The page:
‘More weapons we get, faster Ukraine can free its land’, says Zelenskiy
Russia-Ukraine war: Ukrainian President Volodymyr Zelenskiy said on Thursday that Russia’s invasion amounted to aggression against all Europe and that the more weapons Ukraine receives from the West, the faster it will be able to liberate its occupied land. He told a news conference he had discussed the possibility of further sanctions against Russia and post-war reconstruction at talks in Kyiv with the leaders of France, Germany, Italy and Romania. Ukraine was grateful for the military delivery that helped it fight Russia’s incursion on February 24 and that it expected to receive heavier armament, such as new rocket artillery and missile defense systems said Zelenskiy.
“Every day of delay or postponed decisions is an opportunity for the Russian military to kill Ukrainians or destroy our cities,” he said. “There is a direct correlation: the more powerful weapons we receive, the faster we can liberate our people, our land.”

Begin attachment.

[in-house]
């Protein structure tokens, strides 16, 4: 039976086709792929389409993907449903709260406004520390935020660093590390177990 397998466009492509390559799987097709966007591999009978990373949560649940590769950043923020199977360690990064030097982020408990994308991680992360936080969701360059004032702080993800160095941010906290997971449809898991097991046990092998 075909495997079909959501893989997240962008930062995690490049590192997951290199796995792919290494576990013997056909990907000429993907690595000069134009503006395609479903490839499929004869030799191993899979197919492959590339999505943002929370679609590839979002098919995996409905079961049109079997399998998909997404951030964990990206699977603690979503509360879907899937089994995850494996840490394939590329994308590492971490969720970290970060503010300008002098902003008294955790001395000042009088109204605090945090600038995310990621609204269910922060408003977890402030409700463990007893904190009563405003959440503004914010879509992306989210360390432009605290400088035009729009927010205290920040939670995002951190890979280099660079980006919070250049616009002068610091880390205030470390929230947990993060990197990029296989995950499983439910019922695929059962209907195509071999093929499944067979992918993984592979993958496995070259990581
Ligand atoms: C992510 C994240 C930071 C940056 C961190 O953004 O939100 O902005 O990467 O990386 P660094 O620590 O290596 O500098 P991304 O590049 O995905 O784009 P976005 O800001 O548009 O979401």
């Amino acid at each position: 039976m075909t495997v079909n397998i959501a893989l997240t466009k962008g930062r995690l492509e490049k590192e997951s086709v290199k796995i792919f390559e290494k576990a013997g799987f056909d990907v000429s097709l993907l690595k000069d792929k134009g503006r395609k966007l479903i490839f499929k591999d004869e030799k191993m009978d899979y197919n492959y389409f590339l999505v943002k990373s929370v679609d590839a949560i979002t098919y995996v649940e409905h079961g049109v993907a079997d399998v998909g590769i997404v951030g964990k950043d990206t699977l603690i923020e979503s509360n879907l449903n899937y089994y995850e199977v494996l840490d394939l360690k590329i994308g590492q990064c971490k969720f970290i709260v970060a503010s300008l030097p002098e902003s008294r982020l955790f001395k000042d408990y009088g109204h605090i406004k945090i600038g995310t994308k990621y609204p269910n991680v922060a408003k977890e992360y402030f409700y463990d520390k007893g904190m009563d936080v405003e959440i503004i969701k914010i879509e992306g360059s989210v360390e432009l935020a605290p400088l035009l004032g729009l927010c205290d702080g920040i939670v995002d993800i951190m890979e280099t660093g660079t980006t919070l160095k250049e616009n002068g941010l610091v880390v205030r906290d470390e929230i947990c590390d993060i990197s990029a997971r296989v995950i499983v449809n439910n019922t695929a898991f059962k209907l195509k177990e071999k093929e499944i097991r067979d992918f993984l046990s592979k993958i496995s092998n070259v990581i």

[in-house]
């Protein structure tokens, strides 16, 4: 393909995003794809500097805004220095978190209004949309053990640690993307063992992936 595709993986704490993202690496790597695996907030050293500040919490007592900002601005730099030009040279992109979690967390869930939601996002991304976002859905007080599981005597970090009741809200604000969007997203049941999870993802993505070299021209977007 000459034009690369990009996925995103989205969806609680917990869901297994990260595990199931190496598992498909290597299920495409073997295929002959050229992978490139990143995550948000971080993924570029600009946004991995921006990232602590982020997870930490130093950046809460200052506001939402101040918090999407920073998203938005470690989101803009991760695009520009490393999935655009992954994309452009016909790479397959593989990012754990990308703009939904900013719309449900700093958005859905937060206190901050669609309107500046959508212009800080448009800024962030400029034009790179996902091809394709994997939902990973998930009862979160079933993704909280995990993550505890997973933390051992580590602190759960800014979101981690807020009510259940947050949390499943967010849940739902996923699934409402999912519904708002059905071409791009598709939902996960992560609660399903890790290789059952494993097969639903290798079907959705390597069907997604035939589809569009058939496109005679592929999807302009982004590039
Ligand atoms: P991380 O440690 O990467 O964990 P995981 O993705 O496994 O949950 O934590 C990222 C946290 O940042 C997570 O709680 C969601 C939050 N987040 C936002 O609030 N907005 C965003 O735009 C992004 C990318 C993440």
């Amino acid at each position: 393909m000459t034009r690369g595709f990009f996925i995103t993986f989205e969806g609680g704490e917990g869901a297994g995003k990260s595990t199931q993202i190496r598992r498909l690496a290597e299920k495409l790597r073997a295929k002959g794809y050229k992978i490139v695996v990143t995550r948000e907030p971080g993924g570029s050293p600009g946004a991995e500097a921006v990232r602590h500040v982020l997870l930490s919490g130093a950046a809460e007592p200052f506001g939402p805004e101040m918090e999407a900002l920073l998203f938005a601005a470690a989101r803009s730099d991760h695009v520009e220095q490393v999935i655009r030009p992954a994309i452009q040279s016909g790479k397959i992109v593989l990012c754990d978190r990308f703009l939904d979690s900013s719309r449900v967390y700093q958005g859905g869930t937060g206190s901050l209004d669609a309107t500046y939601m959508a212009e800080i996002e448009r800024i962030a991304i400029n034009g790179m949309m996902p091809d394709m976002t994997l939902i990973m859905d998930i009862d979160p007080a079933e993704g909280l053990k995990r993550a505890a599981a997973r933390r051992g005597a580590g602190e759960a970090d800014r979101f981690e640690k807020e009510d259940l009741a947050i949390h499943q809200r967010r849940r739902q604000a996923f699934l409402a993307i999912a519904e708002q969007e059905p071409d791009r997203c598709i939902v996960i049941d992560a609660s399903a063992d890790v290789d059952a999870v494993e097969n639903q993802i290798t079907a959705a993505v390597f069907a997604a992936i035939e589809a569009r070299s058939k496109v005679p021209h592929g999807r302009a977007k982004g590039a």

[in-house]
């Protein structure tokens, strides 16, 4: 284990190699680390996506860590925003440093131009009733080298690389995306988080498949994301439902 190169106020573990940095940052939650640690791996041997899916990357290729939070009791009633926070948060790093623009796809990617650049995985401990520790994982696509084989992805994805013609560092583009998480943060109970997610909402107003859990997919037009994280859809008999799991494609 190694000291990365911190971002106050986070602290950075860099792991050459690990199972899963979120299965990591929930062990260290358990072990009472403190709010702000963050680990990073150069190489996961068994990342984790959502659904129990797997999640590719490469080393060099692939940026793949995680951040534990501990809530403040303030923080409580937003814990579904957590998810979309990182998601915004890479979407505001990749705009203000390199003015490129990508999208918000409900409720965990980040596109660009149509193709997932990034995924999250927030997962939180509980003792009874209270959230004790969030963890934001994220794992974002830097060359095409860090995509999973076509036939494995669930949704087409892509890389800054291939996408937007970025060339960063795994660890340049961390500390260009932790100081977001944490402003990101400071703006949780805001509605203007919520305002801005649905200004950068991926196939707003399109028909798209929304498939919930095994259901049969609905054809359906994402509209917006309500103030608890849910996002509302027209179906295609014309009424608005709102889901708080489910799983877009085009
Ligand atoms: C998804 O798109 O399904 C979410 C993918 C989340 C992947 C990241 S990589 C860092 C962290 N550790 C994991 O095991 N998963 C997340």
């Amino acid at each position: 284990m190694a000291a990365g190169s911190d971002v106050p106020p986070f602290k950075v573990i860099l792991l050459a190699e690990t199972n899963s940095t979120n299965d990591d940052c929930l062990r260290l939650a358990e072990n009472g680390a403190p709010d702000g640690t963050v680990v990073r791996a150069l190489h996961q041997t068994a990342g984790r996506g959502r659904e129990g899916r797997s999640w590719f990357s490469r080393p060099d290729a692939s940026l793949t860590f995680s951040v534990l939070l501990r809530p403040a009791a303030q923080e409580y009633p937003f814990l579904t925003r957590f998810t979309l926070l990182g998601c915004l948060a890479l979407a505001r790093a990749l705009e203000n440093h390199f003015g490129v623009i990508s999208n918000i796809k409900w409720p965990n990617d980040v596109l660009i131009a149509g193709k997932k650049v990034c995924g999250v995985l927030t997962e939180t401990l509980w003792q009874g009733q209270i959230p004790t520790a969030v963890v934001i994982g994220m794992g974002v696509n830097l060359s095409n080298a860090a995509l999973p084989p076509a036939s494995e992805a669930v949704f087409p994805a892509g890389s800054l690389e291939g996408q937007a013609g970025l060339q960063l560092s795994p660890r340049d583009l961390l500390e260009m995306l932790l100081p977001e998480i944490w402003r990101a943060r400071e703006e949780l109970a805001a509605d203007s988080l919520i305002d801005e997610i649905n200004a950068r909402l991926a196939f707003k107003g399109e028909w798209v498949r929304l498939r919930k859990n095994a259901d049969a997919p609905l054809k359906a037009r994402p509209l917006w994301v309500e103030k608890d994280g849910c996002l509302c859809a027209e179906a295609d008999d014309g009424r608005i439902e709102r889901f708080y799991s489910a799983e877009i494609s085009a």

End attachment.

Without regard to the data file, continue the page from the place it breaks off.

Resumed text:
“Russian aggression against Ukraine is aggression against all of Europe, against all united Europe, against every one of us, against our values,” he said.
Earlier, European leaders visiting Kyiv expressed support for making Ukraine a candidate for membership in the European Union, a show of solidarity that comes amid questions over their backing of President Volodymyr Zelensky and his calls for heavier weapons to offset Moscow’s artillery advantage.
Meanwhile, Russian President Vladimir Putin ordered his government on Thursday to come up with new measures to support the domestic car industry, which has seen sales crater since Moscow launched its invasion of Ukraine. “I would like to ask the government to tell us in detail what swift measures it is taking to support the auto industry and stabilize the internal market,” Putin said in a meeting with government officials broadcast on state TV. Putin also said the government needed to look not only at production issues, but also at how to stimulate demand despite the economic difficulties facing the country.